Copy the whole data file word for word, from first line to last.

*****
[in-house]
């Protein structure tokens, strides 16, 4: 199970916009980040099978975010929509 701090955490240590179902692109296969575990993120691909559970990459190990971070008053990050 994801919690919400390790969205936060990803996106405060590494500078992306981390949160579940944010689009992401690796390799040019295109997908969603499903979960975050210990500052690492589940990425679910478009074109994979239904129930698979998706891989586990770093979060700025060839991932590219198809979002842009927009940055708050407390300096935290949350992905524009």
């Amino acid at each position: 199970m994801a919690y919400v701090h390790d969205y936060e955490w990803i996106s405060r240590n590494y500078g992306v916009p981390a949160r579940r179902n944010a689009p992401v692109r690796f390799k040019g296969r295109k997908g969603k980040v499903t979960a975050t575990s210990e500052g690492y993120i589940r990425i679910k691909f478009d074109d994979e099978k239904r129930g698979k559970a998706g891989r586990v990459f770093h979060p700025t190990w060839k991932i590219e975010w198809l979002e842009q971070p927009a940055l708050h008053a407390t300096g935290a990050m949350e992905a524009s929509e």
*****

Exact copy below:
[in-house]
């Protein structure tokens, strides 16, 4: 199970916009980040099978975010929509 701090955490240590179902692109296969575990993120691909559970990459190990971070008053990050 994801919690919400390790969205936060990803996106405060590494500078992306981390949160579940944010689009992401690796390799040019295109997908969603499903979960975050210990500052690492589940990425679910478009074109994979239904129930698979998706891989586990770093979060700025060839991932590219198809979002842009927009940055708050407390300096935290949350992905524009």
């Amino acid at each position: 199970m994801a919690y919400v701090h390790d969205y936060e955490w990803i996106s405060r240590n590494y500078g992306v916009p981390a949160r579940r179902n944010a689009p992401v692109r690796f390799k040019g296969r295109k997908g969603k980040v499903t979960a975050t575990s210990e500052g690492y993120i589940r990425i679910k691909f478009d074109d994979e099978k239904r129930g698979k559970a998706g891989r586990v990459f770093h979060p700025t190990w060839k991932i590219e975010w198809l979002e842009q971070p927009a940055l708050h008053a407390t300096g935290a990050m949350e992905a524009s929509e």